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Wednesday, April 29, 2009


Dr. Raymond Comeau aka Shamou is the Author of ShamouBlog and Administrator of Personal Development for Personal Success Forums. To follow are some of his thoughts on how to be successful:

After spending over three decades in self-improvement and hearing the stories of hundreds of people who are still struggling, the number one observation that stands out above all other is that, people fail to achieve success because they cannot get themselves to take action.

Knowing what should be done to succeed is the easy part. It can be found and learned in any of thousands of books, CDs, tapes and videos on the subject. But knowing how to succeed is just the first and easiest part. Taking action and putting into motion what has to be done to succeed is, for the overwhelming majority of people, the hardest and most difficult part.

It is said that faith without work is dead. The same applies to knowledge. Knowing how to build a house will not build a house and knowing how to succeed will not make anyone a success unless action is taken and what needs to be done is executed.

There are many reasons why people procrastinate and fail to take action but the most important and most prevalent is the fear of failure. Failures are frightening. They undermine the self-esteem and they invite ridicule. That may be true but something else should be brought into the equation and that is the fact that not taking action is the worst failure of all. Not even trying is infinitely worse than not succeeding.

The question then becomes, "How do we get ourselves to take action?" For anyone serious about succeeding there are three very specific steps that must be taken.

1. The first of these steps would be a small but extremely important change in vocabulary. The word "should" has to be replaced by the word "must." It is a small distinction but one that has a profound impact.

The word "should" does not imply a commitment. It gives the impression that what "should" be done is somehow optional. On the other hand, there is no ambiguity about the word "must."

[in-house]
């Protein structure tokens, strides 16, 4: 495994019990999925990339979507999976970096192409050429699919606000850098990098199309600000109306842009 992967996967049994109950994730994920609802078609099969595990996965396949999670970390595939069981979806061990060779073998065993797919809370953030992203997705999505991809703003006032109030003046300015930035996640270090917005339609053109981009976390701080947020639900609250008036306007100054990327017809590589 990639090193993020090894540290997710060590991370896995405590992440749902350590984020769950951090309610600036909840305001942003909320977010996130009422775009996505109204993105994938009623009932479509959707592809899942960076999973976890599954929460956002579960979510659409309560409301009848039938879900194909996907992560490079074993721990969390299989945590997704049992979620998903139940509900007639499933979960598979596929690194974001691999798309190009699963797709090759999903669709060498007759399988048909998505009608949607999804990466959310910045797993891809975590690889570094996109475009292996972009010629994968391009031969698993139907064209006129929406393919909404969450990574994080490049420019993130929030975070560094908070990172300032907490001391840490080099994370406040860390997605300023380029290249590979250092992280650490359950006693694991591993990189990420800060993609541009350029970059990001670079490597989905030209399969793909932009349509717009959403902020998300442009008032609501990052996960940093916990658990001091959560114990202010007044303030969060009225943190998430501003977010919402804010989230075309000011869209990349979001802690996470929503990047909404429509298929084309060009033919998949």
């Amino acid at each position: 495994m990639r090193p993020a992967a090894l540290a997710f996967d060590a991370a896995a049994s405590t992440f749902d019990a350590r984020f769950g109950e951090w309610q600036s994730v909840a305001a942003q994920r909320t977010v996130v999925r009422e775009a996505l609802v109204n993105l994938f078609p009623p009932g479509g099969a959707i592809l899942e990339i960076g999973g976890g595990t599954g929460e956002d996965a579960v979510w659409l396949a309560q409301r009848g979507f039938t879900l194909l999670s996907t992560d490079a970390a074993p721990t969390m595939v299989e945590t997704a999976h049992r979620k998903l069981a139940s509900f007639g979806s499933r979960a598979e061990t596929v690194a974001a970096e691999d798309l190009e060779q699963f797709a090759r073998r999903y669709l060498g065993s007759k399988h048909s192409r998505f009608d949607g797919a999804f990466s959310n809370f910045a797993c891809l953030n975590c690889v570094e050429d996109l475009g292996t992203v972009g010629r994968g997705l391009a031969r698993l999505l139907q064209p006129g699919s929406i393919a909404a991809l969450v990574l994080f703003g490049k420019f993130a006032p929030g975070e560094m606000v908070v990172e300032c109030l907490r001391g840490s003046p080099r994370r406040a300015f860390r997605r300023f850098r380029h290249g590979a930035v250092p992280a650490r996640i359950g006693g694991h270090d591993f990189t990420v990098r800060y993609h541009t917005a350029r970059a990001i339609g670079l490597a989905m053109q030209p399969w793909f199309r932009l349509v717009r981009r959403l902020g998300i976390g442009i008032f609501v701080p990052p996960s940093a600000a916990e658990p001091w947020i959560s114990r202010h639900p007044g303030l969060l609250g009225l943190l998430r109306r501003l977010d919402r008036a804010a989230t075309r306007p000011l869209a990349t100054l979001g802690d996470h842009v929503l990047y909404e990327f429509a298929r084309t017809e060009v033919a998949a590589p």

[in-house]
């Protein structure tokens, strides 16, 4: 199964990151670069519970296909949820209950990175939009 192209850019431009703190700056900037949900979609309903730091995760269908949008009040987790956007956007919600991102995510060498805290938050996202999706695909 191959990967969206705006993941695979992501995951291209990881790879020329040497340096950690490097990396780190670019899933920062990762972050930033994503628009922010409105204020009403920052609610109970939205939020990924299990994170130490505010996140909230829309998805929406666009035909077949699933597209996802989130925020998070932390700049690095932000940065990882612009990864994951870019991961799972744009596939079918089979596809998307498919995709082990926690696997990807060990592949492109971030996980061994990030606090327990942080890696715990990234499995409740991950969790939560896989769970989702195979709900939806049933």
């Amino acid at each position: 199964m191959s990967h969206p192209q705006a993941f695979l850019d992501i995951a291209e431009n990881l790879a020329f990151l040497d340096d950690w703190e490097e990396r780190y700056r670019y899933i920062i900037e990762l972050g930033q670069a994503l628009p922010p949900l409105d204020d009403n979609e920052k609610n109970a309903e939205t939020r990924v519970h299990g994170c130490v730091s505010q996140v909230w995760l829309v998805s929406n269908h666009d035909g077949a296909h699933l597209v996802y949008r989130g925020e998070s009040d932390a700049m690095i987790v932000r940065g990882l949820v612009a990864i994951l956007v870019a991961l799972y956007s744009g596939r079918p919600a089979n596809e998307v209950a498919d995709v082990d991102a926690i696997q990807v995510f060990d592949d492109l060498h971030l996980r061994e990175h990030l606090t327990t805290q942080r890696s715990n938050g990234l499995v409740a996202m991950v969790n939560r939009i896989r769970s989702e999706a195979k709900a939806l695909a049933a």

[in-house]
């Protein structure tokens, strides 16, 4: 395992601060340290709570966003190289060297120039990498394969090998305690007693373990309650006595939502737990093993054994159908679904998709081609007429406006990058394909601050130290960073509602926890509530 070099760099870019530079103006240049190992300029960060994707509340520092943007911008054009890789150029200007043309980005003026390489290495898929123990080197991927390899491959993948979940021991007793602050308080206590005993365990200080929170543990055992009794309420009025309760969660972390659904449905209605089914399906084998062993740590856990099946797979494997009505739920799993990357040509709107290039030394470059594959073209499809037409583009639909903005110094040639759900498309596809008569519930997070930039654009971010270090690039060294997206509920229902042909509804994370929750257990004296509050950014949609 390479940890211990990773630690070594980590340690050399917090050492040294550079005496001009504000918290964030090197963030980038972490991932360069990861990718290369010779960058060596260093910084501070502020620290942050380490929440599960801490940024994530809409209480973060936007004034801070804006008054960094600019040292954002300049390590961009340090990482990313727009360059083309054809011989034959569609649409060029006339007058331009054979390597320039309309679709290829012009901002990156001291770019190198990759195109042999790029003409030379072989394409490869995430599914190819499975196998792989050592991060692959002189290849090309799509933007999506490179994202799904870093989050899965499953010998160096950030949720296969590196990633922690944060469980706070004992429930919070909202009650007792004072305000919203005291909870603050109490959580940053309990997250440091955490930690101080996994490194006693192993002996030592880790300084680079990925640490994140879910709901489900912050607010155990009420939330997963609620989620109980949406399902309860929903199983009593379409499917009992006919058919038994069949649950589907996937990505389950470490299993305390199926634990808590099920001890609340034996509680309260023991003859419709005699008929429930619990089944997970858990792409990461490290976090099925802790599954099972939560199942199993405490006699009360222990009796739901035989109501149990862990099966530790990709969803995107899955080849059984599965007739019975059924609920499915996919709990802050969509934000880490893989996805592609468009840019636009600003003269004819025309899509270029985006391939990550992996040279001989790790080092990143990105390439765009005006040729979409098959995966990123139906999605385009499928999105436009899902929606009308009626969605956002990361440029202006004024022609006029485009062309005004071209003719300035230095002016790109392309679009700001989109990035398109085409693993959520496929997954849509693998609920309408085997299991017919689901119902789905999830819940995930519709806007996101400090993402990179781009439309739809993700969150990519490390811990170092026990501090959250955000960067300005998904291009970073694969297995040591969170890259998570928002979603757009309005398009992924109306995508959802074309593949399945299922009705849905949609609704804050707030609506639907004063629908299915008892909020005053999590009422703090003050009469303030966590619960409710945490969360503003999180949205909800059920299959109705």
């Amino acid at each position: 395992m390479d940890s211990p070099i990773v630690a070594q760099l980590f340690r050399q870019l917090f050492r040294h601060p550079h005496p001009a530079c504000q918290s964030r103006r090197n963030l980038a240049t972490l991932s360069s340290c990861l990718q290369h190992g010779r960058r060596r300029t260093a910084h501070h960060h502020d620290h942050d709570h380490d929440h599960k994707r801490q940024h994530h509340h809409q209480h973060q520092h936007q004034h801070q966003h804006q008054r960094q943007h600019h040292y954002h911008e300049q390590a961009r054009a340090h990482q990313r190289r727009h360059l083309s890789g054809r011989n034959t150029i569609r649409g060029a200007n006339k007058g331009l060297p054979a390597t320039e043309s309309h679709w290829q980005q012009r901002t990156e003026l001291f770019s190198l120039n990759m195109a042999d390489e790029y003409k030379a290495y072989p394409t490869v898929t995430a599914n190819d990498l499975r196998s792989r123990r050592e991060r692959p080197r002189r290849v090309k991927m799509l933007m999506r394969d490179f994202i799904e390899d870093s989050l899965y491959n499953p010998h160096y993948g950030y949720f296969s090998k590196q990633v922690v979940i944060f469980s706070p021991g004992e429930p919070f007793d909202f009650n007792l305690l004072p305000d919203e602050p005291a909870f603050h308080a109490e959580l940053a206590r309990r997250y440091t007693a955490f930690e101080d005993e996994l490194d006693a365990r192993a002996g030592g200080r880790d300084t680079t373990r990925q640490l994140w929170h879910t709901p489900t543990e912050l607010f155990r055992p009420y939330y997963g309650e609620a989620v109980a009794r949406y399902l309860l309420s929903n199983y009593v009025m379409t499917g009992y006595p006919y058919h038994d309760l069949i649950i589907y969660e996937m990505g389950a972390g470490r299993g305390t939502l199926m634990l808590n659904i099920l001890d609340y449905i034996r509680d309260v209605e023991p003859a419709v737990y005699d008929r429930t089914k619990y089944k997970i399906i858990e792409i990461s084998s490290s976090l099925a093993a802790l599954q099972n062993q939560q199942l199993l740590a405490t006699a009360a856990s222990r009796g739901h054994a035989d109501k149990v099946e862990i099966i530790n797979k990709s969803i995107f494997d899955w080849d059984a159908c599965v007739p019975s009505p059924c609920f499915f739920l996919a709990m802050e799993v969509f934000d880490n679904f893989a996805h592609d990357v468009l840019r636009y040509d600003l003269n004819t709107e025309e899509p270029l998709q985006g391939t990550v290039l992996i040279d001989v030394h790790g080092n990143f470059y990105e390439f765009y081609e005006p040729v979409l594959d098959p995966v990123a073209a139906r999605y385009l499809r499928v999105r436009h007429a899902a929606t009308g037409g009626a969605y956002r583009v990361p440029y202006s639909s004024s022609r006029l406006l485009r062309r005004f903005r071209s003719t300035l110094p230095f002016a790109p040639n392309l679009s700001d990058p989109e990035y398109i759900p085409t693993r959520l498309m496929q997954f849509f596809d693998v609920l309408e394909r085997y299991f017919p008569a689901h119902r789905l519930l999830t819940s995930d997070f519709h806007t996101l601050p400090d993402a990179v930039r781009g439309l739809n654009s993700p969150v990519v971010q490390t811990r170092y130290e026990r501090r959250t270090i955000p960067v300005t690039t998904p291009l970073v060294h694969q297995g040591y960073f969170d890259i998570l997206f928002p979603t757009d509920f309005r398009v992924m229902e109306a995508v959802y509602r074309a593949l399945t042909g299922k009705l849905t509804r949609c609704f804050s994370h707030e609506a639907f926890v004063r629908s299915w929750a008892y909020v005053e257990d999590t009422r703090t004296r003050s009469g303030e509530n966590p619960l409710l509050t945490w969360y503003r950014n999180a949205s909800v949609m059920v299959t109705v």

What "must" be done has to be done and no excuse is acceptable. If I "must" do it, chances are that I will.

2. Number two implies specificity. A very specific plan has to be established along with a schedule with date lines. Execution without a schedule and a plan is destined to fail. No one would start off on a trip without knowing what the route, the destination and the itinerary is. Same thing with a life or career project. If we don't know where we're going and how we're going to get there, chances are very high the adventure will end in failure.

3. The last, and most important step is, accountability. Something or someone has to see to it that the plan and the execution goes on according to the schedule. Trusting ourselves as overseer is usually a mistake. It is too easy to find excuses and pretexts to get us off the hook and allow for complacency. We need a coach, preferably a drill sergeant who will be hard as a nail and will not tolerate any weakness or lack of effort.

That person can be a professional coach and it would be a wise investment. Or it can be a friend or relative who has shown leadership capacities. That person will be the cornerstone upon which the whole edifice will be built. Having such a person in our corner is a strategy that is used by every mover and shaker that have ever made history. It's a must.

Success is a science and not a fluke. To succeed, steps must me taken and procedures have to be followed. The three steps described here constitute the starting point. If you are serious about succeeding, this is where you start.